I was always worried about being left behind as a child. Overlooked by the neighborhood kids during summer tag games, left off the list for high school party invites. Even as an adult, accomplished in my field, when a smooth talking heavy hitter turns away from me mid-sentence for someone deemed more worthy, that same feeling is there. I’m not good enough.
This is a story about realizing, through flirting with sobriety, that I had lost a beautiful part of myself years ago and then suddenly began to find myself again. The person I thought I was going to be when I grew up, somewhere along the way disappeared into the void. This story is about a girl that was told over and over again that she wasn’t terribly pretty, her ideas were too loud, and she wasn’t very smart or terribly talented. Just. Not. Enough. I have spent the past year plus of my journey reaching back and grabbing onto the hand of that small girl, talking to her late at night, crying during a yoga class with her, bringing her back to where she belongs. This is her story, and possibly yours.
Finding the drink.
When I started this journey of learning about how alcohol somehow became a big, fat hairy major part of my life, I had my story neatly packaged up in the back of my mind. The problem had started in college, and had gotten worse when I met my husband in my early twenties while working in bars and restaurants. Easy access to parties, and spontaneous fun, all revolving around drinking. Then out of nowhere a shared memory from a friend on social media told a very different story. Her version of my story placed me square in the middle of starting to drink way earlier than I’d been telling myself.
This memory jolt felt like a physical shredding of the wiring inside my head, making me feel unsteady about my very existence. I knew drinking had robbed me of many lost moments, ranging from time with my kids to watching a movie five times over the last few years and not knowing the ending, but now I saw this alcohol demon had also physically changed my brain and the way it functions.
The gates were now open. Other pieces of my past came back into focus. Painful relationship issues from the past I’d buried and “gotten over” crept back in without invitation, situations I’d completely forgotten started to resurface for a second look. The clarity of new sobriety offered a safe passage back in time to see those moments for what they were. To make peace with them. This realization that the person I thought I was all these years may actually be quite different than what I’d been carrying around, this is when things got really serious with my drinking journey.
I hadn’t planned for this part. I had been focused on the physical benefits of moderation and sobriety, immersed in all sorts of quit lit and online support groups and pouring my heart out in a private online journal. Until then I felt sorta kinda in control of the journey. But now I felt like I was wrestling a giant bear that had moved in to my house that nobody else could see but me.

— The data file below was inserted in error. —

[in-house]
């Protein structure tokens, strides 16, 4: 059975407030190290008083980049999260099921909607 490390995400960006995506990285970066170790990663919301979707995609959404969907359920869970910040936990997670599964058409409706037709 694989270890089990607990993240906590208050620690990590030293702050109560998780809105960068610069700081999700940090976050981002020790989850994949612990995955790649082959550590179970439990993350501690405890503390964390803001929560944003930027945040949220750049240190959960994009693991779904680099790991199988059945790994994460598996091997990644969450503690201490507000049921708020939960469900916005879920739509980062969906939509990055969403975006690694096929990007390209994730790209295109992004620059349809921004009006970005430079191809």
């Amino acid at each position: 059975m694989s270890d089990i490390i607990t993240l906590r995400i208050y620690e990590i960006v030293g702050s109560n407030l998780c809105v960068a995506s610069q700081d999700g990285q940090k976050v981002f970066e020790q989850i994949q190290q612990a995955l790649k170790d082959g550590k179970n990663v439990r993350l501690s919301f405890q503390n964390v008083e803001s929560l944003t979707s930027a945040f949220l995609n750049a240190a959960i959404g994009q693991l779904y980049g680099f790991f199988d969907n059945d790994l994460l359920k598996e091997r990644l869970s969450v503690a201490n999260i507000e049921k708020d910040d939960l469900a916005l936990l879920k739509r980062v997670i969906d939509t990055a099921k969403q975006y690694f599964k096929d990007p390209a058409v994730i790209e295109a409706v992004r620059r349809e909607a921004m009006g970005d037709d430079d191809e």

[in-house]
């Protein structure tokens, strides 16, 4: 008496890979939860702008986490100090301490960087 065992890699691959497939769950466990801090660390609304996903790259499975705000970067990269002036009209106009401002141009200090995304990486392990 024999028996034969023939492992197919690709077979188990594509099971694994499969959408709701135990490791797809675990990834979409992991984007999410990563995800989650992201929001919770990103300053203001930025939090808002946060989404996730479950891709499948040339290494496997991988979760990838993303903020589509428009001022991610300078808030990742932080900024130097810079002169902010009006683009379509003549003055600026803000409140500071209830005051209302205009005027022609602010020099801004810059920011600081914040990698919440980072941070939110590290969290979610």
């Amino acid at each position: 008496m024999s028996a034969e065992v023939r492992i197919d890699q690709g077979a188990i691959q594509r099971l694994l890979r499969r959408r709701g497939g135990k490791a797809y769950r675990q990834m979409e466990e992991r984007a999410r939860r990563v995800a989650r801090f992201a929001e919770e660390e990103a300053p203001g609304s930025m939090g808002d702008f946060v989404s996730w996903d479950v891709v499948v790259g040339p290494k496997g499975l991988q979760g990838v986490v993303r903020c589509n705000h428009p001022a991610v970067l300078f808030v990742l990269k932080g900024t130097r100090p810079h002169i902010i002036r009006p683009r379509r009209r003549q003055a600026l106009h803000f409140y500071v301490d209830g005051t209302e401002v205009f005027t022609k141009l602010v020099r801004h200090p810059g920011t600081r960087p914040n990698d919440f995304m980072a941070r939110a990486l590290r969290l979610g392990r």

Things fall apart.
More began to unravel in my life, some within my control and some not. I started to wonder if I’d not been paying attention and this all had been happening all along, or if cutting back on the booze allowed this new lens of clarity. Soon enough, I found out this clarity, this being here regardless, was the first step towards finding my old self again.
There she is.
I didn’t recognize her at first, the old me, which sounds ridiculous when I say it out loud. I started looking for her, in photos and old clothes, dusty boxes and dysfunctional friendships. I was able to slow down and watch clouds float by or read a book before bed with her. She slowly started to come around more often and walk alongside me. I felt like I was carrying a big secret around, that everyone around me was going about their lives, happy as clams, and I had somehow moved into this alternative universe of reality, almost like I had an imaginary friend. But it felt, well, good.
Feeling good, I realized, was something I’d been lacking for a while. Good about me.
This young girl, full of dreams and hope was back in my life. She was skinny, hungry and unsure. I barely recognized her, as it had been so long since we’d seen each other. We hung out together, writing each morning, sharing our secrets and guzzling seltzer and ginger beer, becoming someone who took baths and went to bed early without apology. We are still getting to know each other again, she and I. She is still so very young and full of the blissful optimism that youth offers, which sometimes feels uncomfortable and hard to me. But she’s teaching me how to give in and retrieve parts of me that were so important back then, parts that went missing. I’ve rekindled a special friendship with an old and dear friend I ignored for decades, someone I blew off, kicked around and shut out of my life, and she’s forgiven me for all of it. Strangely enough that feeling I’ve always had of never being good enough, or being left behind isn’t there anymore. Along the way, on this sober journey, I’ve got myself back.
This post was written by Hopeful Cat
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How do you go Sober?
B Be accountable Talk to Us We Understand
A Avoid alcohol like the plague Ideas Here
L Let yourself enjoy regular sober treats Ideas Here
A Allow yourself to cry when needed Ideas Here
N Nourish your body with good food Ideas Here
C Create happy & fun memories Ideas Here
E Enjoy the precious moments in your day Ideas Here
W Work hard to get what you want Ideas Here
O Organise things for less stress Ideas Here
R Realise you can’t control it all Ideas Here
K Keep going & prepare for success Ideas Here
S Sleep enough for body & mind rest Sleep Solutions